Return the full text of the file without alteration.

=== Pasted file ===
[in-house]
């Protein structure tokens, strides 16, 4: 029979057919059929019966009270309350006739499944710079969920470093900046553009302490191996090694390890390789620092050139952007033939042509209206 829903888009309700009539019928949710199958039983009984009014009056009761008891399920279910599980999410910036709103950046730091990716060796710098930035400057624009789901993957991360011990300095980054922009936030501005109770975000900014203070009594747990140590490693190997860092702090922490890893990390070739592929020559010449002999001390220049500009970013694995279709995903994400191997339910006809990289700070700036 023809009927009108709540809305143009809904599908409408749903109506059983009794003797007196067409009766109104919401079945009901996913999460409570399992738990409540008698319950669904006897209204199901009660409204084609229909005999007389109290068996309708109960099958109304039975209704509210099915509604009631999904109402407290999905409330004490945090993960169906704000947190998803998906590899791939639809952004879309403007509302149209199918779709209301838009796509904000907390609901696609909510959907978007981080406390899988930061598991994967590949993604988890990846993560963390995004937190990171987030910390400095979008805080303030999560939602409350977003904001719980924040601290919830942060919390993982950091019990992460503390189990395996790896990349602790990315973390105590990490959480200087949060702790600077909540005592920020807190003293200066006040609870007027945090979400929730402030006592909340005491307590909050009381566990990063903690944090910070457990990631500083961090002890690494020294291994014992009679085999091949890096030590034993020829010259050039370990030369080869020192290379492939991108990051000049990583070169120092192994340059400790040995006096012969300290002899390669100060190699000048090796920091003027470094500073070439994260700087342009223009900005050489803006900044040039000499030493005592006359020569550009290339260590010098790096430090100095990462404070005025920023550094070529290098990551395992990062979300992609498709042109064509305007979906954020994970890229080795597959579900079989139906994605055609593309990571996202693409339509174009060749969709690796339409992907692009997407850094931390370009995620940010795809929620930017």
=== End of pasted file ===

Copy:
[in-house]
């Protein structure tokens, strides 16, 4: 029979057919059929019966009270309350006739499944710079969920470093900046553009302490191996090694390890390789620092050139952007033939042509209206 829903888009309700009539019928949710199958039983009984009014009056009761008891399920279910599980999410910036709103950046730091990716060796710098930035400057624009789901993957991360011990300095980054922009936030501005109770975000900014203070009594747990140590490693190997860092702090922490890893990390070739592929020559010449002999001390220049500009970013694995279709995903994400191997339910006809990289700070700036 023809009927009108709540809305143009809904599908409408749903109506059983009794003797007196067409009766109104919401079945009901996913999460409570399992738990409540008698319950669904006897209204199901009660409204084609229909005999007389109290068996309708109960099958109304039975209704509210099915509604009631999904109402407290999905409330004490945090993960169906704000947190998803998906590899791939639809952004879309403007509302149209199918779709209301838009796509904000907390609901696609909510959907978007981080406390899988930061598991994967590949993604988890990846993560963390995004937190990171987030910390400095979008805080303030999560939602409350977003904001719980924040601290919830942060919390993982950091019990992460503390189990395996790896990349602790990315973390105590990490959480200087949060702790600077909540005592920020807190003293200066006040609870007027945090979400929730402030006592909340005491307590909050009381566990990063903690944090910070457990990631500083961090002890690494020294291994014992009679085999091949890096030590034993020829010259050039370990030369080869020192290379492939991108990051000049990583070169120092192994340059400790040995006096012969300290002899390669100060190699000048090796920091003027470094500073070439994260700087342009223009900005050489803006900044040039000499030493005592006359020569550009290339260590010098790096430090100095990462404070005025920023550094070529290098990551395992990062979300992609498709042109064509305007979906954020994970890229080795597959579900079989139906994605055609593309990571996202693409339509174009060749969709690796339409992907692009997407850094931390370009995620940010795809929620930017």